Lars, you could always paint it with artist's acrylic paint to disguise it while it heals. Or there are other two-part epoxies that are gray.
 

MACH5

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Nicely done Sergio! I really like the epoxy vs cement idea, a bit more manageable.

As far as the perfect time to make alterations like this, I always harken back to what Bill V said in a club meeting a couple falls ago when asked when he worked on his trees Bill said,” Whenever I have the time “

(He was sure, of course, that he could provide proper care for the trees afterwards).

Cheers
DSD sends

That is a classic Bill answer! I think that is key to provide proper aftercare.

I'd like to add that, although I have said that I pretty much did this work because I had time, if I had any sense at all that this would be detrimental to the tree I would not have done it. I am confident the tree will be just fine :)
 

63pmp

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Thanks for posting your technique Mach5. I've been doing this for a few years and find the epoxy putty easy and fast to work with. We have one here called Knead-it Aqua which has a longer working time time than the regular product.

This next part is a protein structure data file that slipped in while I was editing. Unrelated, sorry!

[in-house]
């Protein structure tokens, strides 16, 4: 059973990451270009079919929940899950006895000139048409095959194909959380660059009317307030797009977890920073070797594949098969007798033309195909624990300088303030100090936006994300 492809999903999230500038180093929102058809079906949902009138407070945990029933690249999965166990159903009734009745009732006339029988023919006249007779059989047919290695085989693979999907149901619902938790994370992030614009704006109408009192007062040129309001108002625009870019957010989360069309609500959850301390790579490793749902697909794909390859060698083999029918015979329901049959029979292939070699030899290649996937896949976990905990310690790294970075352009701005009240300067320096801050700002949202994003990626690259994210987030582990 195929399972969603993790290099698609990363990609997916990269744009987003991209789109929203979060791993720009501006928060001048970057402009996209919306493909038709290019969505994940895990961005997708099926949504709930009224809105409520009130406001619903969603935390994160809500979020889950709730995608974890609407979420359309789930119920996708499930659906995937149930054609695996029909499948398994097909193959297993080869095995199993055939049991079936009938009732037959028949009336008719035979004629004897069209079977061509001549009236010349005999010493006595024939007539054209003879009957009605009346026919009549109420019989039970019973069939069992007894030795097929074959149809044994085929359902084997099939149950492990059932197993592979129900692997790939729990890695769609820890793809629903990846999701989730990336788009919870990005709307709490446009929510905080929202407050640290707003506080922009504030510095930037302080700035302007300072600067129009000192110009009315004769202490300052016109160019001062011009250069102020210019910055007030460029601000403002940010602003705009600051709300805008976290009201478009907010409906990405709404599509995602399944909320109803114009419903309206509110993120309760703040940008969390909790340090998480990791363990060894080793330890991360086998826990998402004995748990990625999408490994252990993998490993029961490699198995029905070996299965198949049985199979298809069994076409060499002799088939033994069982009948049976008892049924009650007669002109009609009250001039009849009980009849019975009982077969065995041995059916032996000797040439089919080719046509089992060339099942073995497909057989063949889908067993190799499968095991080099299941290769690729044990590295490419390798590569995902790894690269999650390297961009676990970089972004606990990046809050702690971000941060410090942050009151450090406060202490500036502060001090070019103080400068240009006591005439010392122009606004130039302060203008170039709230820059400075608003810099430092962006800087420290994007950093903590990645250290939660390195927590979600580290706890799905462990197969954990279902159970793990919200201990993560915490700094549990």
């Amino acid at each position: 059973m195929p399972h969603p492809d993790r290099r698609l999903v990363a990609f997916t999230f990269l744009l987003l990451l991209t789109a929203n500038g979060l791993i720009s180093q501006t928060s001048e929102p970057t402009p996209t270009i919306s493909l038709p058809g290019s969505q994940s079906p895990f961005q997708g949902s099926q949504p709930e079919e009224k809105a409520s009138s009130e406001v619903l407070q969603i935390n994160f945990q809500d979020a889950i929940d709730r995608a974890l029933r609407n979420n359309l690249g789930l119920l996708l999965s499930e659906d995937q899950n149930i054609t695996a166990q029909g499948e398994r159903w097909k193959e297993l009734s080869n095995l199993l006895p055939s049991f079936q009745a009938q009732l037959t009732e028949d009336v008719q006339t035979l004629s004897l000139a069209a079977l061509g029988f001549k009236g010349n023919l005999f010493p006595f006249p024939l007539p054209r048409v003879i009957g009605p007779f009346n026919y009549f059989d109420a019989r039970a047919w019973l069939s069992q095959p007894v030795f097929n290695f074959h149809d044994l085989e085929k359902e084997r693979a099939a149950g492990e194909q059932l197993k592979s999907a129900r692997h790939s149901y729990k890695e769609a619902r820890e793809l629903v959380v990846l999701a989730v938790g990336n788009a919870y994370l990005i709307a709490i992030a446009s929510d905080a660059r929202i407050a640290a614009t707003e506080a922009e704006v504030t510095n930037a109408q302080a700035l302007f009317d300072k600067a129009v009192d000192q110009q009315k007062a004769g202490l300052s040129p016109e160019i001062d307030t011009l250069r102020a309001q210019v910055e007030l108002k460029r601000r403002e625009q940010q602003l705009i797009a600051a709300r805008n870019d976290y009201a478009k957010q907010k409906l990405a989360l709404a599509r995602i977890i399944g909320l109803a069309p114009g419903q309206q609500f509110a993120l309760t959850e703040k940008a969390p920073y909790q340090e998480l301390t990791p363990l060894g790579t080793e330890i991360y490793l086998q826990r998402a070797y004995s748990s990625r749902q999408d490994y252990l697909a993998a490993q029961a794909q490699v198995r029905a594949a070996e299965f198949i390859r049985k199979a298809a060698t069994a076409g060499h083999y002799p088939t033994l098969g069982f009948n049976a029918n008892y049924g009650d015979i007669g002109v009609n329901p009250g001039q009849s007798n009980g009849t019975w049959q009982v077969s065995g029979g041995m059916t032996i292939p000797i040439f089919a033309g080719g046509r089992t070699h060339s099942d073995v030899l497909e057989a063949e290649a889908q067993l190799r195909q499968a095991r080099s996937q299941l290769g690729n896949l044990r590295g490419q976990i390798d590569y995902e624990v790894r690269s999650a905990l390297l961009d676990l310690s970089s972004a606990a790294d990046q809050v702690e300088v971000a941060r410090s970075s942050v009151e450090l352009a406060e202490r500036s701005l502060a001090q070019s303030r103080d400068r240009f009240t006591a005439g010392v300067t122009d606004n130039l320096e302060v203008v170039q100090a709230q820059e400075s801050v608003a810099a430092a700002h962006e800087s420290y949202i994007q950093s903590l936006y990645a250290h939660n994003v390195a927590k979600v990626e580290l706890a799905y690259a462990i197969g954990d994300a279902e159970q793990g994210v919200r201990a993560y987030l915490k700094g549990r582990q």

However, the other night while staring at the ceiling at 3am wondering about everything, my thoughts drifted to the short lifespan of plastics and the like, and started wondering what would happen if the epoxy started to breakdown after 20 - 100 years. So I'm thinking of going back to a cement mortar product.
Any thoughts on this?

Here's a Kashima I repaired awhile back. The scar was right on the graft, an area of bark just died back, a branch wound higher healed perfectly. The wound just wasn't healing until I putties it and now is closing OK. Kashima are good healers usually.
 

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MACH5

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Thanks for posting your technique Mach5. I've been doing this for a few years and find the epoxy putty easy and fast to work with. We have one here called Knead-it Aqua which has a longer working time time than the regular product.